IMF deal: Negotiations with International creditors hit deadlock – Ato Forson claims
The Minority in Ghana’s Parliament has raised concerns about a reported deadlock in the negotiations for the second tranche of a $3 billion credit facility from the International Monetary Fund (IMF).
Dr Cassiel Ato Forson, leader of the Minority caucus, disclosed that a disagreement has arisen between the government and the International Creditors’ Committee.
The disagreement revolves around the cut-off point for external debt in the debt restructuring process, a critical factor for securing the next tranche of $600 million from the IMF.
These claims were made by the Ajumako-Enyan-Essiam MP and former Deputy Finance Minister during his concluding remarks on the 2024 budget debate in Parliament on Wednesday, November 29, 2023.
The alleged stalemate raises questions about the progress and consensus in the negotiations between Ghana and the IMF for the financial assistance package.
“Mr Speaker, it will interest you to know that there is a deadlock in the negotiation between Ghana and the International Creditors’ Committee (ICC) made up of China and the Paris Club 50. There is a major disagreement on the cut-off point, regarding the external debt that must be excluded from the restructuring. Mr Speaker, I do not need to sound the alarm that at this point, Ghana is between a rock and a hard place.”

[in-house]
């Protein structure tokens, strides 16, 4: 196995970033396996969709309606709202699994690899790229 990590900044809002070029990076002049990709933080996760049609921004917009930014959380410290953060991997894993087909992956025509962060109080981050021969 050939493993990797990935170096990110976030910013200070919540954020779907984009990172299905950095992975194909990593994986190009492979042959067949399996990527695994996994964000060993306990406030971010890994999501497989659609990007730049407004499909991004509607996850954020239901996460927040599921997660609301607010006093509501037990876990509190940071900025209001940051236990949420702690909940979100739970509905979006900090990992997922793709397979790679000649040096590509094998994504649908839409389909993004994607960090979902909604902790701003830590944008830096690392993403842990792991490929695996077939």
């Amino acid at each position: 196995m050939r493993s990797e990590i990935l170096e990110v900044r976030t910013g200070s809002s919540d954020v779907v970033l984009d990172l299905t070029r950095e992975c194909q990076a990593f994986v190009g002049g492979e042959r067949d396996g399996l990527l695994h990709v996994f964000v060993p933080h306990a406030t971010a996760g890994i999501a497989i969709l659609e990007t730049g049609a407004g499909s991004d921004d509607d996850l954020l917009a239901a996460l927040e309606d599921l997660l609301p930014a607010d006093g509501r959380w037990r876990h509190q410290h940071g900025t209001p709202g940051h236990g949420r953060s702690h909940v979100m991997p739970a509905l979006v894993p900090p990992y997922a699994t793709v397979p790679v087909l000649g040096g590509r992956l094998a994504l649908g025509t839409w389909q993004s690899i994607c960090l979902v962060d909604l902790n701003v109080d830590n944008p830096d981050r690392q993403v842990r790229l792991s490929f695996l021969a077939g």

“Ghana will need to decide either to accept the cut-off date as proposed by the International Creditors’ Committee and get the IMF Board to approve our USD600 million second tranche or refuse to accept.”
Dr Forson clarified that if Ghana agrees to the cut-off point proposed by the International Creditors’ Committee (ICC), it would result in more debt being excluded from the ongoing debt restructuring.
Consequently, this would require the immediate inclusion of that excluded debt in the budget to facilitate its servicing.
“The moment we begin the servicing of our external debt, everything in this budget will change.”
Ghana obtained a $3 billion bailout package from the International Monetary Fund (IMF) to address the challenges of a struggling economy marked by high debt, inflation, and a depreciating currency.
The initial installment of $600 million from the Bretton Woods Institutions has already been received by the country.
In October 2023, the IMF announced that it was awaiting the results of Ghana’s discussions with its bilateral creditors before disbursing the next installment of the $3 billion bailout package.